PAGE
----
Paper No. 28
Presentation Time: 1:30 PM-5:30 PM
MICROHABITAT PREFERENCES OF BENTHIC FORAMINIFERA FROM AUSTRALIA’S MURRAY SUBMARINE CANYON GROUP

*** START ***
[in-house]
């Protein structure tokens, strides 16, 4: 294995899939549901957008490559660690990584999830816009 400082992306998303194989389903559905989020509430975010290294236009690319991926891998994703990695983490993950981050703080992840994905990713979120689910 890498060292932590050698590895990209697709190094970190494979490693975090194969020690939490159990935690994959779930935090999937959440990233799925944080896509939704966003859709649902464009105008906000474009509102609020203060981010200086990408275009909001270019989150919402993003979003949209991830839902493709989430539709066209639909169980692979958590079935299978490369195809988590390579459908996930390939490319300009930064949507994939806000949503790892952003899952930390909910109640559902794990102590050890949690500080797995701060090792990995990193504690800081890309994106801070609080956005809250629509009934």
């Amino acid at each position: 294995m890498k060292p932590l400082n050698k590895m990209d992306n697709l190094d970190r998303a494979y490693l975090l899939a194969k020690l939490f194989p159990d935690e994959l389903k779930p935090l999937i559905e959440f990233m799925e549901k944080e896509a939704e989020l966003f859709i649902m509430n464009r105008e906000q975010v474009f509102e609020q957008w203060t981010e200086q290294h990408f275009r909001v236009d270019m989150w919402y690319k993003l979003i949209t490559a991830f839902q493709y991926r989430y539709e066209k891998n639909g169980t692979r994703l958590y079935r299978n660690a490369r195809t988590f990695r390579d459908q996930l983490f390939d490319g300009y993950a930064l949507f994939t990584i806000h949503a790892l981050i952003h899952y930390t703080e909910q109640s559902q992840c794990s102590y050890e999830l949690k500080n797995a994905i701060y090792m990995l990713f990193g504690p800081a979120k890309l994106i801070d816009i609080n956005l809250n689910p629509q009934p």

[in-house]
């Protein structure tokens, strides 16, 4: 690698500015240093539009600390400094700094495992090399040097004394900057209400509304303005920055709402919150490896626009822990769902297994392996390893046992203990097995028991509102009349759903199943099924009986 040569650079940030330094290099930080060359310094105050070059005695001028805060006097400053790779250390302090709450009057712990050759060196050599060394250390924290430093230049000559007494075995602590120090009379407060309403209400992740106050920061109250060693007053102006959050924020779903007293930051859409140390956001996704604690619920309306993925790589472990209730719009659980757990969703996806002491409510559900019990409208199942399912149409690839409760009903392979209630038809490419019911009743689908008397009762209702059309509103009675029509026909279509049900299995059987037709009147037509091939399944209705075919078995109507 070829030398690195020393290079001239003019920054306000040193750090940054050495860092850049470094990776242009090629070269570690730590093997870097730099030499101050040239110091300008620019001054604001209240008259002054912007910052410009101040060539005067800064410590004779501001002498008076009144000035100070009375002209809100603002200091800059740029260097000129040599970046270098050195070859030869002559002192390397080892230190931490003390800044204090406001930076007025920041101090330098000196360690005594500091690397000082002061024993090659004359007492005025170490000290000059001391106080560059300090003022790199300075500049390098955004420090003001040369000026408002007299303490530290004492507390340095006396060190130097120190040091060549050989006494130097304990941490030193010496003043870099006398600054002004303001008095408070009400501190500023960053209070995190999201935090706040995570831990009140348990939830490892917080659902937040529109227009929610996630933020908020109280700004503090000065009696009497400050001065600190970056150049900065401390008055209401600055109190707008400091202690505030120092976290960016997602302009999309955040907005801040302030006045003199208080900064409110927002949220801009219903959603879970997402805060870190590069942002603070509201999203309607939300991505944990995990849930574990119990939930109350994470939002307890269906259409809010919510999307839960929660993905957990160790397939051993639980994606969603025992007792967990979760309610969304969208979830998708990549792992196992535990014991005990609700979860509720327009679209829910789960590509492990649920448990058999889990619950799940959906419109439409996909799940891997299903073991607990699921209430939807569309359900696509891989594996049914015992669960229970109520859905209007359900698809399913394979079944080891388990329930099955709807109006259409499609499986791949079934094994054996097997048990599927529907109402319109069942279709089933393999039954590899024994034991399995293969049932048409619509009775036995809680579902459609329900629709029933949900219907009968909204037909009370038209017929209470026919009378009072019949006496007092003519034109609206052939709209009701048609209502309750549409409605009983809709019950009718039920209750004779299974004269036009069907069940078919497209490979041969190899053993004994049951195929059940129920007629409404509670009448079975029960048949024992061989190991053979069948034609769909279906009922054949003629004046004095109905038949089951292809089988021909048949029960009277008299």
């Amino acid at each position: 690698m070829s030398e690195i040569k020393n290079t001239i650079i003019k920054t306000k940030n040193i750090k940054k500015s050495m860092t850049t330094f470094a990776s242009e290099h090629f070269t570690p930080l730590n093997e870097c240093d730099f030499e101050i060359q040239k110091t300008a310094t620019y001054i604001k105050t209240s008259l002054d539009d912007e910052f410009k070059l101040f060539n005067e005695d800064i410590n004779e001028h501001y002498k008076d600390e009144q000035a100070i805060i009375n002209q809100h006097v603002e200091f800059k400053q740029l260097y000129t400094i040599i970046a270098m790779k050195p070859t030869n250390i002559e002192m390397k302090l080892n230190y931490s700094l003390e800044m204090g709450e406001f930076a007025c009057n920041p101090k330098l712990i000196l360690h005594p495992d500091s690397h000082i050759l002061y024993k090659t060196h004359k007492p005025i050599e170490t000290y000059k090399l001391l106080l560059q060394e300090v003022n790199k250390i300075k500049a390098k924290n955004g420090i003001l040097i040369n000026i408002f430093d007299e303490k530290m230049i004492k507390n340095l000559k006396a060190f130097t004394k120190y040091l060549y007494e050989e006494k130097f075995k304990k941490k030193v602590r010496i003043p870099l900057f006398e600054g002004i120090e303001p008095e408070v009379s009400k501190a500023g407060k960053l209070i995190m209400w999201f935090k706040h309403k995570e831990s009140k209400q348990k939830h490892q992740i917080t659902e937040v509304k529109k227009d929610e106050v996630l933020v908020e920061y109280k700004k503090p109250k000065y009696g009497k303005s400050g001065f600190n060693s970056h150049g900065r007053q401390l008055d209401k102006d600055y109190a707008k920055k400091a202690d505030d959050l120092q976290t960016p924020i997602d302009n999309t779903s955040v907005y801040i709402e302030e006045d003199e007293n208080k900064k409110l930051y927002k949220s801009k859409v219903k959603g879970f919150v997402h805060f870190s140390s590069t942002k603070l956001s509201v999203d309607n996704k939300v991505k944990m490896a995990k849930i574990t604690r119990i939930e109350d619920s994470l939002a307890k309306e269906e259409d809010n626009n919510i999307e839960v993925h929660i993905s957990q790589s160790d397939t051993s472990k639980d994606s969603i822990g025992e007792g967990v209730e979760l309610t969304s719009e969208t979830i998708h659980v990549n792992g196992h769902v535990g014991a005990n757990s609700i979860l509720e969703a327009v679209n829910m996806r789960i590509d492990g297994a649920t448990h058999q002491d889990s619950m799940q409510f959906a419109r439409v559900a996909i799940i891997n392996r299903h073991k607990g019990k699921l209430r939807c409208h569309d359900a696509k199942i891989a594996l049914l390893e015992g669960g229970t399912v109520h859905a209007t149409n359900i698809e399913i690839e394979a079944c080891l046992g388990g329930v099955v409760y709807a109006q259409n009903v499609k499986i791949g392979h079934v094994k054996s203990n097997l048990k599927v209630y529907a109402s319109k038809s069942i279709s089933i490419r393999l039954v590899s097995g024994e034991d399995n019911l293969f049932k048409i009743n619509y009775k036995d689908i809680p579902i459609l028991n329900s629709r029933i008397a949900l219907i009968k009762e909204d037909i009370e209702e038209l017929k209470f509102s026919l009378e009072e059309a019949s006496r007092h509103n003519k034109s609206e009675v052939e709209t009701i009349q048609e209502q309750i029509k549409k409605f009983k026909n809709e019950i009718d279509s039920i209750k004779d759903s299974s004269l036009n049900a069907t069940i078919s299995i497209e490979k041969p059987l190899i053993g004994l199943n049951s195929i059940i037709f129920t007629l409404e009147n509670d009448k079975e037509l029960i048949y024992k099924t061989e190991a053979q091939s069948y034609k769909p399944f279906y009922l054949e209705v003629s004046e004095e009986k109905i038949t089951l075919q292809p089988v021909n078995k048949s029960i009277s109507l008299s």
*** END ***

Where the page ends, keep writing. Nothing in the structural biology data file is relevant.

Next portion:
Microhabitat preferences of living (rose Bengal stained) benthic foraminifera were evaluated in four multicores taken from a depth transect (350-2500m) within the Murray Submarine Canyon System located 60 km south of Kangaroo Island, Australia. Foraminiferal assemblage (>150 µm) abundances are relatively high, and decrease with water depth. Substantial infaunal populations are present in all four cores, with maximum faunal densities occurring deeper than 1 cm sediment depth. Deep infaunal species, Chilostomella oolina and Globobulimina spp., display characteristic subsurface distribution patterns. Bolivinita quadrilatera appears to prefer a shallow infaunal habitat. While most paleoceanographically-important taxa maintain vertical distribution profiles similar to those previously observed in other regions, some taxa occur deeper within the sediments. The occurrence of appreciable infaunal abundances may result from subsurface food availability caused by turbidite sedimentation.